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There are about 36,000 polar bears in the wild, with 20 distinct groups (one discovered just this year) being monitored by researchers. For polar bears to survive in extremely cold conditions and to reproduce, they need to eat an abundance of fat. It’s like being on a permanent keto diet. They mainly hunt and eat ringed and bearded seals, but this isn’t possible if there isn’t an abundance of sea ice for the bears to hunt on. As the climate crisis is shifting weather patterns and contributing to factors like warmer temperatures in the Arctic, regions in the great white north are seeing less sea ice. Less ice means that the polar bears must travel longer distances in hopes of finding enough food for the long winters.


This is especially alarming for bears in Northeast Canada. The bears in the Western Hudson Bay area are predicted to become one of the first groups of polar bears at risk of disappearing due to climate change. Their numbers have decreased by 30% since the 1980s, according to PBI.

Alysa McCall, a staff scientist and the director of conservation at PBI, explained that polar bears are a critical example of how a changing climate can increase human-wildlife conflict in the Arctic. This happens all over the world as natural habitats disappear, driving desperate animals to unusual behaviors. In Canada, it means that polar bears are going hungry and looking for food in human trash cans, increasingly coming into contact with people.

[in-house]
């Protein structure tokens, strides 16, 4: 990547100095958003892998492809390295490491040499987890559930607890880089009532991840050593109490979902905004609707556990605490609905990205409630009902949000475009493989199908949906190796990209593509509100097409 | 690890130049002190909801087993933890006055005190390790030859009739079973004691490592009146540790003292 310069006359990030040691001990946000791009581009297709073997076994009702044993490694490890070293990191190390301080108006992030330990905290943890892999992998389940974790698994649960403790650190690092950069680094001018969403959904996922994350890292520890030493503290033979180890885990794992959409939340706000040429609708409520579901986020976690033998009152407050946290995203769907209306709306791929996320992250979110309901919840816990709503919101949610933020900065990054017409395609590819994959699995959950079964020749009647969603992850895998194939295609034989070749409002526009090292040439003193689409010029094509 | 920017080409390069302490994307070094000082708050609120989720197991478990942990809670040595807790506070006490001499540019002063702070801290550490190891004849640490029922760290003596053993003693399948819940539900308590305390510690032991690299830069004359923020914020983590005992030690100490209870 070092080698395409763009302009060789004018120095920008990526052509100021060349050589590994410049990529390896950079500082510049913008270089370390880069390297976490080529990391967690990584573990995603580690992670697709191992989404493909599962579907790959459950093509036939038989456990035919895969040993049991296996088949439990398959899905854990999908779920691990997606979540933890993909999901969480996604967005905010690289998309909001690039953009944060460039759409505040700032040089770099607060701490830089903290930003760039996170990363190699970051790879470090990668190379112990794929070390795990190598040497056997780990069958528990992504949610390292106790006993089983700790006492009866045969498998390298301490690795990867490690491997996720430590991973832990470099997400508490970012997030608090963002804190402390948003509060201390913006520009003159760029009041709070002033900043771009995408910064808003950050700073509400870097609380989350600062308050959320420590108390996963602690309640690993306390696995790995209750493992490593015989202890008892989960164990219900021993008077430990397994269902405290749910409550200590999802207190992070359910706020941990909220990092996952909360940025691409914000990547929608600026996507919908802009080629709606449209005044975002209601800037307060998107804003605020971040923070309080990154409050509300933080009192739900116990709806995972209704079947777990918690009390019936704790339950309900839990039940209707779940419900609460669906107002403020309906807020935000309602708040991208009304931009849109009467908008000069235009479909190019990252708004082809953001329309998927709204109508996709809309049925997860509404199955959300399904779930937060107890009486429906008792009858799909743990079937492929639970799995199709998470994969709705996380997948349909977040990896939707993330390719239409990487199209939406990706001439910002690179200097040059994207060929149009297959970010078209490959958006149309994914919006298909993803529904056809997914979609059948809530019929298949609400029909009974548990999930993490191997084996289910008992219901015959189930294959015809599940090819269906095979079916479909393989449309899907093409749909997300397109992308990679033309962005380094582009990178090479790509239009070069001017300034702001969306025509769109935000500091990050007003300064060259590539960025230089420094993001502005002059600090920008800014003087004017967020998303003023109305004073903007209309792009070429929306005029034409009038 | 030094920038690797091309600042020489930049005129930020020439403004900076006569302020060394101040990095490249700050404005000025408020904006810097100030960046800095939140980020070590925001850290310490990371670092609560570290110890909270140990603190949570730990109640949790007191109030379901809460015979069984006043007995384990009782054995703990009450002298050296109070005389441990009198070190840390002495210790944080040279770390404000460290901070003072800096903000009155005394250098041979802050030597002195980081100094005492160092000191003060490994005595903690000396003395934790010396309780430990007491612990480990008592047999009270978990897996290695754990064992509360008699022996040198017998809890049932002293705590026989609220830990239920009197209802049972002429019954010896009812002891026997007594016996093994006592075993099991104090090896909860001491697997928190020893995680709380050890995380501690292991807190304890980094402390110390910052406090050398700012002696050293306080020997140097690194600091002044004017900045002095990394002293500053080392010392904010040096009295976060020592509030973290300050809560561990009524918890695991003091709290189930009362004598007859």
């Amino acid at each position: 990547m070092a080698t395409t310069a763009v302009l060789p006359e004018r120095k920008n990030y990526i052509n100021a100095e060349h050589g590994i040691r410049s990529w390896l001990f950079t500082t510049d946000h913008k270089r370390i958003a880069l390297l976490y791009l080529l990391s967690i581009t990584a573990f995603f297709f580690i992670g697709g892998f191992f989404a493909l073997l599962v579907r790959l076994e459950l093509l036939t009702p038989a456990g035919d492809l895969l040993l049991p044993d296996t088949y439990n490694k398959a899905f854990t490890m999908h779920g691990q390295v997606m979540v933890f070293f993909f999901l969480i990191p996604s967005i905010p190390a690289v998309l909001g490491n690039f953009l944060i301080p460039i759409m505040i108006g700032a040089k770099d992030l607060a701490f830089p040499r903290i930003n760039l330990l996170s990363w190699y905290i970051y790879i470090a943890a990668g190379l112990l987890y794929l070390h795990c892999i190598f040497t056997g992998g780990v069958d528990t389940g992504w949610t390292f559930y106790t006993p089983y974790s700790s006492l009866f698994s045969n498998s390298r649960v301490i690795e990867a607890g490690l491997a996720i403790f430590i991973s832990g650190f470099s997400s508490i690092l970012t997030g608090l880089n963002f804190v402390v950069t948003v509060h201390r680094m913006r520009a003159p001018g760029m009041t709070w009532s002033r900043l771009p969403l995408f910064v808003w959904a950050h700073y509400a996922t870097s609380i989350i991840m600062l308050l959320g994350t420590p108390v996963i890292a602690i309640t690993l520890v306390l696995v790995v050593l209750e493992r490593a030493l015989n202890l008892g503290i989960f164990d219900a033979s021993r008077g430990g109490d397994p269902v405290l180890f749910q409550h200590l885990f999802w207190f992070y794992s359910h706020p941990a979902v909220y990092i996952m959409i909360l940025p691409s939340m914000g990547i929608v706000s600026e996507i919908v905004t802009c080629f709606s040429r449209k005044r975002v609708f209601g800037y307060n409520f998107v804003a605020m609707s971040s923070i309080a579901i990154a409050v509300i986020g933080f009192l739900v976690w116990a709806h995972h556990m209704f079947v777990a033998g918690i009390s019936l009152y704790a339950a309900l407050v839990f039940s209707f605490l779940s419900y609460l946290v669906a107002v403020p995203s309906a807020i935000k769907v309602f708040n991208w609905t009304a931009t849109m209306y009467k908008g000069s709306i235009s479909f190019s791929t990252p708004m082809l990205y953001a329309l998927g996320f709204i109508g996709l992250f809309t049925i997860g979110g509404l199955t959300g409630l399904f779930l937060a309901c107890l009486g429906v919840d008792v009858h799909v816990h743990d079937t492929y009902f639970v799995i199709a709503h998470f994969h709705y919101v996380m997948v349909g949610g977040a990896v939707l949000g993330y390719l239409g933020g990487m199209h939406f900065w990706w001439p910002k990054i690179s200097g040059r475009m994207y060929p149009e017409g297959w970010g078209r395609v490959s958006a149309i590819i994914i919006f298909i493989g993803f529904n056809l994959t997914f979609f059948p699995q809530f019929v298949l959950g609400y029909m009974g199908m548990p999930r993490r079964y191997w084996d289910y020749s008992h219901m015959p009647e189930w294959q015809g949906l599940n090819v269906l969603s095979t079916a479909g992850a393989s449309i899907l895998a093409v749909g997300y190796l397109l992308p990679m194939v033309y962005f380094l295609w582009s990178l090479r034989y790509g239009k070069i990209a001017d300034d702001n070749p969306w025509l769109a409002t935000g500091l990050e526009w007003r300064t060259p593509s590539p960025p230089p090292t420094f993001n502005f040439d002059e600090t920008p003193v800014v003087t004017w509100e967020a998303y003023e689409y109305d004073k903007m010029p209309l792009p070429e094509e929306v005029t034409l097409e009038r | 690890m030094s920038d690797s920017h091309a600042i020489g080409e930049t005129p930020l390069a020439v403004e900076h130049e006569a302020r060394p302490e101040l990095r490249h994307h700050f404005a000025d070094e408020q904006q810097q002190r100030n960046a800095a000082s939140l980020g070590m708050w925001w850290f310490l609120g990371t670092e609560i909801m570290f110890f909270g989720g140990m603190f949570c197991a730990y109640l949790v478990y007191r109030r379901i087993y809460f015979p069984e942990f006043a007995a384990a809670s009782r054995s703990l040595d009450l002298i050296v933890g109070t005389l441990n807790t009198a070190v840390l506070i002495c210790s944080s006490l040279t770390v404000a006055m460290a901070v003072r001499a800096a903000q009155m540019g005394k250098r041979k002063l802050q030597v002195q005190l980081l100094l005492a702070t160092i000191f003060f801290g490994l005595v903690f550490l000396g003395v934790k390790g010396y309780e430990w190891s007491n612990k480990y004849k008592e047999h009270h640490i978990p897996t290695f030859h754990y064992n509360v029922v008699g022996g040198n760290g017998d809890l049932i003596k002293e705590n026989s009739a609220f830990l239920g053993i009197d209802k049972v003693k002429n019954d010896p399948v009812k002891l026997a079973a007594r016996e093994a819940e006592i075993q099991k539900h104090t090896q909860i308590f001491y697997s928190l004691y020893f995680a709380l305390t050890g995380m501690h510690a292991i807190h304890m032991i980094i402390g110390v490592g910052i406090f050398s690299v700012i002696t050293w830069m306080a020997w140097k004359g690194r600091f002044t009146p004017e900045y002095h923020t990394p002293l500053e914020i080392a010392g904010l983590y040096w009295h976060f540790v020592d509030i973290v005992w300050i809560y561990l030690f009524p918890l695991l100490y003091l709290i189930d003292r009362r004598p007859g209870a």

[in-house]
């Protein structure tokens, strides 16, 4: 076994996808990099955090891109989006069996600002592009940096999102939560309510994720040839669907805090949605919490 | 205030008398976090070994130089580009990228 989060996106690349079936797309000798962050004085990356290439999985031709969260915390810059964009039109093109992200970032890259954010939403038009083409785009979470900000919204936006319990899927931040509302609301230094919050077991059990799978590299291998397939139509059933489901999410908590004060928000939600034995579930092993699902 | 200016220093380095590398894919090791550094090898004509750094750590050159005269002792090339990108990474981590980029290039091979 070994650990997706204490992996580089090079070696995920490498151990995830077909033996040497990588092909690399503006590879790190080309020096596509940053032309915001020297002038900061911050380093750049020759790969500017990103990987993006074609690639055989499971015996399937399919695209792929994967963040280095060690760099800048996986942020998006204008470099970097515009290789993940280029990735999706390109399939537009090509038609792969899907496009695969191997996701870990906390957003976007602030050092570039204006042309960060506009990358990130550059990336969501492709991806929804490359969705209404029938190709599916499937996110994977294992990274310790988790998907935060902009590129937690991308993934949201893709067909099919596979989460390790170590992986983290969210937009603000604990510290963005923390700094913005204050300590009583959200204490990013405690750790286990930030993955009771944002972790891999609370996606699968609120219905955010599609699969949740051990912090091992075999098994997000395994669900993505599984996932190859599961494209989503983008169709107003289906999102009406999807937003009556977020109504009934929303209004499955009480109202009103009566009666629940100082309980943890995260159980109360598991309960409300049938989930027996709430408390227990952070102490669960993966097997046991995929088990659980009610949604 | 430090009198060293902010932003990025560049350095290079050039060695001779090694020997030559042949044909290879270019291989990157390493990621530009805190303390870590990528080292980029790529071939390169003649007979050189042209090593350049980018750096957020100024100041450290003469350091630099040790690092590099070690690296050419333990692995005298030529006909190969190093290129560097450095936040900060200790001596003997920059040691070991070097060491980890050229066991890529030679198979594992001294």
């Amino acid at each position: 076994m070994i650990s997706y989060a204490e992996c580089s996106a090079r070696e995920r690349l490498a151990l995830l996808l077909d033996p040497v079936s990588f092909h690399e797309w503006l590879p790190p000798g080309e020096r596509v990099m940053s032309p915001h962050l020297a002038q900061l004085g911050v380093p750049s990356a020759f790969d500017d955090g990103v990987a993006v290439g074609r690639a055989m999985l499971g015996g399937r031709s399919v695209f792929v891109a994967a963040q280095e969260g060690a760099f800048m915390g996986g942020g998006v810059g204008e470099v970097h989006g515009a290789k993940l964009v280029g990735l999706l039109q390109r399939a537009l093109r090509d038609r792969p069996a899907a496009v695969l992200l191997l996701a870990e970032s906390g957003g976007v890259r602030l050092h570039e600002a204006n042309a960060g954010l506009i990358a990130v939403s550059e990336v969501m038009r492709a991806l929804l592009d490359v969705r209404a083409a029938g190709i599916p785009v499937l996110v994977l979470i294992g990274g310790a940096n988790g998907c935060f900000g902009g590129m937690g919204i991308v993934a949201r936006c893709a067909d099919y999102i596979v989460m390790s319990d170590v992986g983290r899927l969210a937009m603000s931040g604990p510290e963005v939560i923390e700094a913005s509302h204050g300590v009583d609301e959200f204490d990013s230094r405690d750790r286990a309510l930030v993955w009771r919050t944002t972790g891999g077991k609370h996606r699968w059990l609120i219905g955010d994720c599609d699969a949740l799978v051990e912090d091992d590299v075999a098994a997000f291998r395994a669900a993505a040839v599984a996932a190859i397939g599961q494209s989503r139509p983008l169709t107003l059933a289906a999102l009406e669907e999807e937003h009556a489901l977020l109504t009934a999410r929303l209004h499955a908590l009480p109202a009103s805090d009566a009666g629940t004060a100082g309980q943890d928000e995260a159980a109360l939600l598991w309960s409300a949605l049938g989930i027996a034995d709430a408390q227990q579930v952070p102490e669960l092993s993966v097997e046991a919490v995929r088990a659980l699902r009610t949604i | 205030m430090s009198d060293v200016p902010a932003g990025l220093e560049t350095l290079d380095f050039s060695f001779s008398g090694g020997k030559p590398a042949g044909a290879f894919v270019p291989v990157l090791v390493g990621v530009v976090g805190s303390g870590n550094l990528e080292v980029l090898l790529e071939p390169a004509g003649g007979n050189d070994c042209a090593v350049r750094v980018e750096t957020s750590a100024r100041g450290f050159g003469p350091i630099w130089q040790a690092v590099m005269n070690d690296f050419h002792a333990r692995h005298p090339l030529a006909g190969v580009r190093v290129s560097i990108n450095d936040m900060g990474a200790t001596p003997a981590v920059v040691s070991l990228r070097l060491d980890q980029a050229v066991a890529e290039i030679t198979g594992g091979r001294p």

“The ice-free period is about three to four weeks longer than it used to be in the 1980s already. And what this translates to is less time hunting for polar bears and less nutrition for them,” McCall told Earther. “The worst-case scenario, of course, is that a human gets injured or killed by a polar bear. And while that’s rare, it does happen.” In 2017, for example, a woman was nearly killed by a polar bear as she walked home from a Halloween party.

Polar bears in Canada have been killed in some of these human-wildlife interactions in the past. To combat this, PBI researchers have spent years developing the “bear-dar” system, designed to alert people when polar bears come too close to their homes. Researchers are teaching the system what polar bears look like by using artificial intelligence. “We can then set up a system in a community. It can be scanning the landscape, and it can give people a warning when it sees a polar bear,” McCall explained. “With advanced warning, people can get inside.”

PBI researchers have also partnered with scientists at 3M to test the “Burr on Fur” project, which puts tracking devices on a polar bear’s fur, much like how dried burr pods stick to an animal’s fur. Researchers have traditionally put collars on polar bears to learn more about their migration patterns, but this doesn’t work on bears of all sizes and in all conditions.

McCall hopes the nostalgia that polar bears bring up for so many people helps fuel a drive to protect the bears and their natural habitats. “To lose them would really just be a tragedy, both ecologically and emotionally. They’re such an incredible species,” she said. “They really capture the hearts and minds of people all over the world that may never see them in person… They’re absolutely an animal worth fighting for.”